### Docent Seminar, Optimization and Systems Theory

Friday, April 12, 2002, 11.00-12.00, Room 3721, Lindstedtsv. 25

**Ulf Jönsson**

Optimization and Systems Theory

KTH

E-mail: ulf.jonsson@math.kth.se

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On reachability analysis of uncertain systems

Reachability analysis is an important tool in verification and
synthesis of control systems. It refers to the problem of computing
bounds on the set of states that can be reached by a dynamical
system. Reachability analysis has received a lot of attention in recent
work on hybrid and switched dynamical systems where the aim has been
to extend existing verification procedures for discrete systems to
systems that involve continuous dynamics. The reachability tools that
have been been proposed use coarse uncertainty
descriptions such as differential inclusions, set disturbances, and
ellipsoidal approximations. In this lecture we consider reachability
analysis of systems where the disturbances and the model discrepancies
are characterized by integral quadratic constraints. This gives
improved approximation of many types of unmodeled dynamics.
Two specific problems of reachability analysis can be identified:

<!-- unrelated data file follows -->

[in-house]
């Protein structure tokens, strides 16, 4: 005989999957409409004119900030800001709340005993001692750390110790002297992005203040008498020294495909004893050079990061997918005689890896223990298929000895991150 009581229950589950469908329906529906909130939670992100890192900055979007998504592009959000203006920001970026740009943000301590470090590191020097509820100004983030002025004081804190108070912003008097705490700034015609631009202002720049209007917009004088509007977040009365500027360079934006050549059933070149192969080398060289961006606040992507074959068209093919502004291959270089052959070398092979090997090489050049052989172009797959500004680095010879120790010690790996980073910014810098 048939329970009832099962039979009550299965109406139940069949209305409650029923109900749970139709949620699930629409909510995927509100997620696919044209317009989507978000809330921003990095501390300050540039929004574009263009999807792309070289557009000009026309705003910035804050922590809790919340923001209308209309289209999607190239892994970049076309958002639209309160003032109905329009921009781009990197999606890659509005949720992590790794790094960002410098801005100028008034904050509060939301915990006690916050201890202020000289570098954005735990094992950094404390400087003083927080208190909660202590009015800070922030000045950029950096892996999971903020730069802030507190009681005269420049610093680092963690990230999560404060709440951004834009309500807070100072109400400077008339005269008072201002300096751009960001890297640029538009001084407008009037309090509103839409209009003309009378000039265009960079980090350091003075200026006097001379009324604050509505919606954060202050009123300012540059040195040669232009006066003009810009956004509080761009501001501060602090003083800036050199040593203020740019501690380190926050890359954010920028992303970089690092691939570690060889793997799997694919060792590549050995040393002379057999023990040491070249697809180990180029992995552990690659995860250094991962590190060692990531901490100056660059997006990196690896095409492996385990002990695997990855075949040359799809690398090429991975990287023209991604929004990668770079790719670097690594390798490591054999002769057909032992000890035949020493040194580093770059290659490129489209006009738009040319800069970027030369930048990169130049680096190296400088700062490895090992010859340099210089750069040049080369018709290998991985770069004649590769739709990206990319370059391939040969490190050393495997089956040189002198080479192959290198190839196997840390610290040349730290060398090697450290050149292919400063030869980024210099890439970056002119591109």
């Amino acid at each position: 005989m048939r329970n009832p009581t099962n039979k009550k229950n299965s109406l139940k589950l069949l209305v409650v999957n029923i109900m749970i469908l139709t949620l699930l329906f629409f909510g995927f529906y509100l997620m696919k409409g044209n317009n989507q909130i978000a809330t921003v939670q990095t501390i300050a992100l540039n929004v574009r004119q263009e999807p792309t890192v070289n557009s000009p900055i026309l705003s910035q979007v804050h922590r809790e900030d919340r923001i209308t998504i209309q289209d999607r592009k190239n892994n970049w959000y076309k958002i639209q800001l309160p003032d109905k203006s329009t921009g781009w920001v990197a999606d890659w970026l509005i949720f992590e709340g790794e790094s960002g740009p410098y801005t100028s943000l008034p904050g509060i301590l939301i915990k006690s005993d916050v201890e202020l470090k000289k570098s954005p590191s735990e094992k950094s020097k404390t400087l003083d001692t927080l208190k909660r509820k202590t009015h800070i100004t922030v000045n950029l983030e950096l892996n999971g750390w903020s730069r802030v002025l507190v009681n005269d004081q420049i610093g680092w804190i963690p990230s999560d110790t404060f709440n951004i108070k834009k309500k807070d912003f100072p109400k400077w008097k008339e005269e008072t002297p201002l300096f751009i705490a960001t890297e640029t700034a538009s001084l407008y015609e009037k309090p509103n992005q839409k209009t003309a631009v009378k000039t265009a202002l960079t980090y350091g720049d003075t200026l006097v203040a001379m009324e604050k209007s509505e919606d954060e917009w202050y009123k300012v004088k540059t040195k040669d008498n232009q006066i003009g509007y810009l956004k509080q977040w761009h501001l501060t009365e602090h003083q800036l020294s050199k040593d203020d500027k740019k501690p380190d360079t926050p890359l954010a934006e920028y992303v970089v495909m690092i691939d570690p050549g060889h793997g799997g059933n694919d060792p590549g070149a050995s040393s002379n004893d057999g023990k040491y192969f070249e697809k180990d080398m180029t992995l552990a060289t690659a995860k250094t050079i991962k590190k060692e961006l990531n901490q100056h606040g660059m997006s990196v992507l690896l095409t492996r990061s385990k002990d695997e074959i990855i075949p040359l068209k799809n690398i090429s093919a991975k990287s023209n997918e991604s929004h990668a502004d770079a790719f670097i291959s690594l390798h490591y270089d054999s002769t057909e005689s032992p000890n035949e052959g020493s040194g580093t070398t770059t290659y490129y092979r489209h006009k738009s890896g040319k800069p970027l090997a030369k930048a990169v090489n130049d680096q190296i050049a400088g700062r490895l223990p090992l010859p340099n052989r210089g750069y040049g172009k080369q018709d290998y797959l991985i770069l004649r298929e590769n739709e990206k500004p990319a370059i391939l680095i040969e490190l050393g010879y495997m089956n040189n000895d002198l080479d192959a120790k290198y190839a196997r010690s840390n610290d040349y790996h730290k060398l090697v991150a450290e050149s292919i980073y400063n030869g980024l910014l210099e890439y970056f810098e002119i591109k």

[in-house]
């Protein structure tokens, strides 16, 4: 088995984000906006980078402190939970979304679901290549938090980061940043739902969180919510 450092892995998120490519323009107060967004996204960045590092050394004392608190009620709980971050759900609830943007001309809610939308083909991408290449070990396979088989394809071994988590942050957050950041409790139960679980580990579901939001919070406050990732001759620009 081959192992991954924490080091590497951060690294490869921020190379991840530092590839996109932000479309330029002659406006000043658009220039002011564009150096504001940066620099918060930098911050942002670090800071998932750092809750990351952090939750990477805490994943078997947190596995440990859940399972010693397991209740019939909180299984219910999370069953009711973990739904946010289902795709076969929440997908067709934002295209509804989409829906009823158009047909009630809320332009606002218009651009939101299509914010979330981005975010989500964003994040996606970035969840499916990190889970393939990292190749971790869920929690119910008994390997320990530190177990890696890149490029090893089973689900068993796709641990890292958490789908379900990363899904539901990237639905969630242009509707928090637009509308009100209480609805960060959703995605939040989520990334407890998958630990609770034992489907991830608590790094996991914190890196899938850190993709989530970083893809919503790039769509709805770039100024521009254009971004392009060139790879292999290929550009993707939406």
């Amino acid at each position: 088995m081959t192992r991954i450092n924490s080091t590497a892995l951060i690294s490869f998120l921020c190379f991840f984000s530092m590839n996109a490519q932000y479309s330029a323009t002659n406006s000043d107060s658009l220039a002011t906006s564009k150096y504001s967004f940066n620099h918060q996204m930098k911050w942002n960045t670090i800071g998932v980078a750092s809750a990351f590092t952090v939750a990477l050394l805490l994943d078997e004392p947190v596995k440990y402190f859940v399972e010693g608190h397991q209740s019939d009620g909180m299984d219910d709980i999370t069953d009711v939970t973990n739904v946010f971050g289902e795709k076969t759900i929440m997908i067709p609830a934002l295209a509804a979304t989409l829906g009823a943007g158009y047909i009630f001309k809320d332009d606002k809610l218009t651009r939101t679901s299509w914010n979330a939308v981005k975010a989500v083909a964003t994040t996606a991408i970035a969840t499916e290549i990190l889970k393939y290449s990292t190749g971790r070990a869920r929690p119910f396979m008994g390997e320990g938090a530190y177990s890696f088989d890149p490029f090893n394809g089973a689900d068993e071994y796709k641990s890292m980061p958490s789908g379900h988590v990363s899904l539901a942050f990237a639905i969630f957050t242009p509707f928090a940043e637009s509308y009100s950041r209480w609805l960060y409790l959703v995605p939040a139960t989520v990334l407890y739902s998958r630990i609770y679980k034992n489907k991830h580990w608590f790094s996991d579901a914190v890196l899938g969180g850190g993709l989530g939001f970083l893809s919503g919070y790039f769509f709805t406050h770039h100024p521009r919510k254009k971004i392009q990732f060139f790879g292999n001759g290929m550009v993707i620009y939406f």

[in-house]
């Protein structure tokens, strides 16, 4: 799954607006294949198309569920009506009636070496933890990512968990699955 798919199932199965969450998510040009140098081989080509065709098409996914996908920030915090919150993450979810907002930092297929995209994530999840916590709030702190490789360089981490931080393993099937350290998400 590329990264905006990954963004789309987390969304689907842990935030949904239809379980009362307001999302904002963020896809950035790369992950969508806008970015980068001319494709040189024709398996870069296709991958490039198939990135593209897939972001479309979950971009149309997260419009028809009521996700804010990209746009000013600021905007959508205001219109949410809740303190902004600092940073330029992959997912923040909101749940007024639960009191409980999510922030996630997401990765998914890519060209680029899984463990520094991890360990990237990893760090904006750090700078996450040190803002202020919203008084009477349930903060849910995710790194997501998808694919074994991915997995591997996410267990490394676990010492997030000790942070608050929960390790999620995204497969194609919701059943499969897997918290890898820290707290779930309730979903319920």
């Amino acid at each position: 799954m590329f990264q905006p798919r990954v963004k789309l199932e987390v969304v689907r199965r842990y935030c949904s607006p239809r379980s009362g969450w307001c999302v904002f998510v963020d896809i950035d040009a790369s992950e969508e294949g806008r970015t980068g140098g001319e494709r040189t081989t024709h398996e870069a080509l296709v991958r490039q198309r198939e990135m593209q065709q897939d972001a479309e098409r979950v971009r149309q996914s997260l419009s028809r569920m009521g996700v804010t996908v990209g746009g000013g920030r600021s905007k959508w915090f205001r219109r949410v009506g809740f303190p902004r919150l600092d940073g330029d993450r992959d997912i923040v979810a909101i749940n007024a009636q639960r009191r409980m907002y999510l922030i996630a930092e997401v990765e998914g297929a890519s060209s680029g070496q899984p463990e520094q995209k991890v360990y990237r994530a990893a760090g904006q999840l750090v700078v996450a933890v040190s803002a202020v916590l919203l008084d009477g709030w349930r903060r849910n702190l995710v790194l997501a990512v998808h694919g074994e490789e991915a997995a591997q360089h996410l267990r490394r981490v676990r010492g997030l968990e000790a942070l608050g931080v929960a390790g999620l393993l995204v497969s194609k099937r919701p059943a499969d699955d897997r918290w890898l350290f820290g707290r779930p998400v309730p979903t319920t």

1. Reach set computation, which is the problem of computing bounds
on the reach set for trajectories of finite time extent.

2. Transition analysis, which is the problem of estimating the mapping
from one switching surface to another.

Two examples will illustrate the motivation for these two
problems. Reach set computation will be used to prove that a robot
stays within a close neighborhood of its desired path, which is
designed based on some nominal dynamics. Transition analysis on the
other hand will be used to prove a certain type of
robustness for limit cycles in piecewise linear systems.

Our analysis results in a nonconvex optimal control problem, which can be
addressed using Lagrange relaxation. We discuss how the dual
optimization can be performed and review some special conditions under which
there is no duality gap.

Calendar of seminars

*Last update: March 27, 2002 by
Anders Forsgren,
anders.forsgren@math.kth.se.
*